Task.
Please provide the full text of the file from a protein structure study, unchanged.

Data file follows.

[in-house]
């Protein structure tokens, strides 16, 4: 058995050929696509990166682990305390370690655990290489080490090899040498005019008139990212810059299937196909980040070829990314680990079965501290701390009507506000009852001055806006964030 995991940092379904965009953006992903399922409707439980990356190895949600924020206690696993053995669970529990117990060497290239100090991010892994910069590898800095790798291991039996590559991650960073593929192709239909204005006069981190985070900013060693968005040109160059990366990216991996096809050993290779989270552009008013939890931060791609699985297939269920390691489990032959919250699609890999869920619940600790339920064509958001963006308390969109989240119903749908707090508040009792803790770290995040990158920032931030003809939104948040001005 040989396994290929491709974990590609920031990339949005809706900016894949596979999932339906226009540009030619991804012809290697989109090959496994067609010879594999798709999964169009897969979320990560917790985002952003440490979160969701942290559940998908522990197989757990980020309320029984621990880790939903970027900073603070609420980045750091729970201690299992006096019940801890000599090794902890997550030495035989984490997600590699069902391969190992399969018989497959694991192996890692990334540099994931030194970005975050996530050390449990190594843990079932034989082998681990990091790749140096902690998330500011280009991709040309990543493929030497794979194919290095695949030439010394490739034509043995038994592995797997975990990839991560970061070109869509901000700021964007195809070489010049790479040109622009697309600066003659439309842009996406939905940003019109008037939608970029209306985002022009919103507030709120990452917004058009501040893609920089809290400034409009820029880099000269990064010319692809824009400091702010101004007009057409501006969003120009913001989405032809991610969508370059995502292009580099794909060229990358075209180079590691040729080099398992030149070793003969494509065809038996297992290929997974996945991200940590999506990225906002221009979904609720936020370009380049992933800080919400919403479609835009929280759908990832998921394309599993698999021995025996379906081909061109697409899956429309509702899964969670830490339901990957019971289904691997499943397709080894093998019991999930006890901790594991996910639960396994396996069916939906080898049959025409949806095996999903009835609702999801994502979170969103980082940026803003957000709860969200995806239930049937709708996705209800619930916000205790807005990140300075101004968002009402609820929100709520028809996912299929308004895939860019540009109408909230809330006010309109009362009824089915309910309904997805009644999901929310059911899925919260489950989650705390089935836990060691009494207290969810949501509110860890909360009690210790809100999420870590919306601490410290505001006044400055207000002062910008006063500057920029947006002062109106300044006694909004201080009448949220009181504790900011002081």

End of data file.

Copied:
[in-house]
């Protein structure tokens, strides 16, 4: 058995050929696509990166682990305390370690655990290489080490090899040498005019008139990212810059299937196909980040070829990314680990079965501290701390009507506000009852001055806006964030 995991940092379904965009953006992903399922409707439980990356190895949600924020206690696993053995669970529990117990060497290239100090991010892994910069590898800095790798291991039996590559991650960073593929192709239909204005006069981190985070900013060693968005040109160059990366990216991996096809050993290779989270552009008013939890931060791609699985297939269920390691489990032959919250699609890999869920619940600790339920064509958001963006308390969109989240119903749908707090508040009792803790770290995040990158920032931030003809939104948040001005 040989396994290929491709974990590609920031990339949005809706900016894949596979999932339906226009540009030619991804012809290697989109090959496994067609010879594999798709999964169009897969979320990560917790985002952003440490979160969701942290559940998908522990197989757990980020309320029984621990880790939903970027900073603070609420980045750091729970201690299992006096019940801890000599090794902890997550030495035989984490997600590699069902391969190992399969018989497959694991192996890692990334540099994931030194970005975050996530050390449990190594843990079932034989082998681990990091790749140096902690998330500011280009991709040309990543493929030497794979194919290095695949030439010394490739034509043995038994592995797997975990990839991560970061070109869509901000700021964007195809070489010049790479040109622009697309600066003659439309842009996406939905940003019109008037939608970029209306985002022009919103507030709120990452917004058009501040893609920089809290400034409009820029880099000269990064010319692809824009400091702010101004007009057409501006969003120009913001989405032809991610969508370059995502292009580099794909060229990358075209180079590691040729080099398992030149070793003969494509065809038996297992290929997974996945991200940590999506990225906002221009979904609720936020370009380049992933800080919400919403479609835009929280759908990832998921394309599993698999021995025996379906081909061109697409899956429309509702899964969670830490339901990957019971289904691997499943397709080894093998019991999930006890901790594991996910639960396994396996069916939906080898049959025409949806095996999903009835609702999801994502979170969103980082940026803003957000709860969200995806239930049937709708996705209800619930916000205790807005990140300075101004968002009402609820929100709520028809996912299929308004895939860019540009109408909230809330006010309109009362009824089915309910309904997805009644999901929310059911899925919260489950989650705390089935836990060691009494207290969810949501509110860890909360009690210790809100999420870590919306601490410290505001006044400055207000002062910008006063500057920029947006002062109106300044006694909004201080009448949220009181504790900011002081």